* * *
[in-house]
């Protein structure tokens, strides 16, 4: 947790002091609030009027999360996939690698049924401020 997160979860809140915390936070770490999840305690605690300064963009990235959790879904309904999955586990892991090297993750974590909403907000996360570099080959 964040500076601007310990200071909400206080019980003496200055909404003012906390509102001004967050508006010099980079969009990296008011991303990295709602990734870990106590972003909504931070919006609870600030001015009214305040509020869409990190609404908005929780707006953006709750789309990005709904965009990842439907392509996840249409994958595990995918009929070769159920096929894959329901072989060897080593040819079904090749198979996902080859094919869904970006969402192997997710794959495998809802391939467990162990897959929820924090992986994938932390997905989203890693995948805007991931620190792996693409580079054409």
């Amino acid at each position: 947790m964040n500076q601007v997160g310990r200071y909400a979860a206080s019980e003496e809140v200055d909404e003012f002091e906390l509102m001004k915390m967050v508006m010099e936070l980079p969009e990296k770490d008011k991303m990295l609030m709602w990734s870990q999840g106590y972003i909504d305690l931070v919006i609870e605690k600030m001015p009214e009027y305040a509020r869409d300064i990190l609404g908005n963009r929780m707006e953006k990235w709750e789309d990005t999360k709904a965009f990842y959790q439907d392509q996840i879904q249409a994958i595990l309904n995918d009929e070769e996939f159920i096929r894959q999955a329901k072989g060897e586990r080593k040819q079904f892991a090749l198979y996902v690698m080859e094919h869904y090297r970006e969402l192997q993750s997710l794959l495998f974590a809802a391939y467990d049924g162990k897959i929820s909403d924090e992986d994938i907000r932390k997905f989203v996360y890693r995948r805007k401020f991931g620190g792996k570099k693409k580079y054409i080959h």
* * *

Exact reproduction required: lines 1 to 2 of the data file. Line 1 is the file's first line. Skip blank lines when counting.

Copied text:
[in-house]
């Protein structure tokens, strides 16, 4: 947790002091609030009027999360996939690698049924401020 997160979860809140915390936070770490999840305690605690300064963009990235959790879904309904999955586990892991090297993750974590909403907000996360570099080959 964040500076601007310990200071909400206080019980003496200055909404003012906390509102001004967050508006010099980079969009990296008011991303990295709602990734870990106590972003909504931070919006609870600030001015009214305040509020869409990190609404908005929780707006953006709750789309990005709904965009990842439907392509996840249409994958595990995918009929070769159920096929894959329901072989060897080593040819079904090749198979996902080859094919869904970006969402192997997710794959495998809802391939467990162990897959929820924090992986994938932390997905989203890693995948805007991931620190792996693409580079054409």